When Bonny Oloka visited his grandparents in their rural Ugandan village, he was often served sweet potatoes – and only sweet potatoes – for three days straight.
Today, Oloka works with one of the world’s foremost experts, Craig Yencho of the Department of Horticultural Science, as a Ph.D. student, helping develop high-tech tools to improve potato breeding and fight malnutrition.
“My name is Bonny Oloka, and my work at CALS is part of a broader effort to improve our staple foods in sub-Saharan Africa by making them more resilient and nutritious. I want to alleviate hunger, poverty and malnutrition.
“Back in Uganda, like most of the region, all sweet potato planting and harvesting is done by hand, mostly by women farmers. Here, it has been a great experience walking behind the tractor and watching it plant slips in the soil in just the right depth and spacing. This, among various other experiences, is something I want to see back in Uganda in my lifetime.
“The beauty about CALS is that students don’t learn only about the crop they are working on. … My adviser is Craig Yencho of the Department of Horticultural Science, and I have an animal scientist on my doctoral committee who taught me most of the practical quantitative genetics and computer skills I needed to execute my own genomics research. Two postdoctoral research scholars in the Bioinformatics Research Center helped analyze my data.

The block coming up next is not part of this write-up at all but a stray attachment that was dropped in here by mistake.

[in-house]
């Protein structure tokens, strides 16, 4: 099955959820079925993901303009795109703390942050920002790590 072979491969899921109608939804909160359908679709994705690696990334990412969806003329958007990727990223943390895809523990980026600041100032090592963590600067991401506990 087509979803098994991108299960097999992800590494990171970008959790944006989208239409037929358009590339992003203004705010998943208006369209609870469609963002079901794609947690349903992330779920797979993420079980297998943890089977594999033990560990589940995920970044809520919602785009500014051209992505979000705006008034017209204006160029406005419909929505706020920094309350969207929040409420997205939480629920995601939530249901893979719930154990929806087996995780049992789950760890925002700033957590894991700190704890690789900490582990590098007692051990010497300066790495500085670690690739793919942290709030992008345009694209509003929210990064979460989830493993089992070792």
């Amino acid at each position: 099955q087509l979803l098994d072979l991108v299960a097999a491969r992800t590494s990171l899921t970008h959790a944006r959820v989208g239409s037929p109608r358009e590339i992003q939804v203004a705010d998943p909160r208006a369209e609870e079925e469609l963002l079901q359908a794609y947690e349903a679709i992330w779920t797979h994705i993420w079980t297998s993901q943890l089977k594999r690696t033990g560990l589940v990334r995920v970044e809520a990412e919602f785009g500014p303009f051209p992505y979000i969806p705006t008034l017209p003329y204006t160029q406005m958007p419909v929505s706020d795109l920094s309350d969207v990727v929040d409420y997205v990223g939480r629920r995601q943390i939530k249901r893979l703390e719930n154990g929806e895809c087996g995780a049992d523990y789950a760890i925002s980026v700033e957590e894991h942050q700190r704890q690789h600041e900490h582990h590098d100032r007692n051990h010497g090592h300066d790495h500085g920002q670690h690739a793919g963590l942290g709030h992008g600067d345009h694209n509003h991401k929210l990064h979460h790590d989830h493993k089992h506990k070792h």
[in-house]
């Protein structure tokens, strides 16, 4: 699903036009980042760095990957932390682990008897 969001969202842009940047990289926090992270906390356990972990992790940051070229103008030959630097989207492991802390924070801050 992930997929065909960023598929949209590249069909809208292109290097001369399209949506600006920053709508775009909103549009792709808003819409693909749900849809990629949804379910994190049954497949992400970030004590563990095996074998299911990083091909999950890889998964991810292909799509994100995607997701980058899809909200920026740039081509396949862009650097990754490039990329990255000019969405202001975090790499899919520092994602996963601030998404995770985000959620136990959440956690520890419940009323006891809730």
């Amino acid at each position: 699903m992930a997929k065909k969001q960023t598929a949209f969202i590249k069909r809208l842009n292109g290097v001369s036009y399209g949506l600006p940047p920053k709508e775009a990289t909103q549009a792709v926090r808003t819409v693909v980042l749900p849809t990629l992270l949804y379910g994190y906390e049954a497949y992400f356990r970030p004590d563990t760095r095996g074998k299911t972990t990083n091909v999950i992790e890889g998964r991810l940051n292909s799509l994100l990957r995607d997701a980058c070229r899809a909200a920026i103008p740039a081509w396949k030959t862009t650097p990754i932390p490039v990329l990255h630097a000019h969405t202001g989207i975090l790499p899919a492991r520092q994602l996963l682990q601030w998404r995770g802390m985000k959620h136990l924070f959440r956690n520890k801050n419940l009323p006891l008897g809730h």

“In Uganda, I will continue with the work that we started here on sweet potato, alongside Benard Yada and [2016 World Food Prize winner] Robert Mwanga – both former students in CALS. In the GT4SP project, funded by the Bill and Melinda Gates Foundation, we have developed genomic, genetic and bioinformatics tools. Harnessing those tools has immense potential – we can advance understanding of the complex genetics of this crop, then deploy these tools to breed better varieties in the shortest possible time.
“I will continue working on this even after I graduate. This is just the beginning.”
My Research: Fighting Hidden Hunger
The average Ugandan eats 220 pounds of sweet potatoes in a year, and Uganda is the world’s third-leading producer – but Uganda’s farm fields yield only about four tons of sweet potatoes an acre, compared to as much as 22 tons per acre in the United States. Uganda’s white- or cream-fleshed varieties are also lower in beta carotene, leading to “hidden hunger”: People who eat only the sweet potatoes may feel full yet be malnourished.
My research with CALS sweet potato experts has involved identifying quantitative trait loci – sections of DNA that correlate with specific traits – for resistance to sweet potato weevils and sweet potato virus disease as well as for better beta-carotene, starch and dry matter content. With those QTLs, scientists can improve the crop faster using marker-assisted selection.
Written by Chelsea Kellner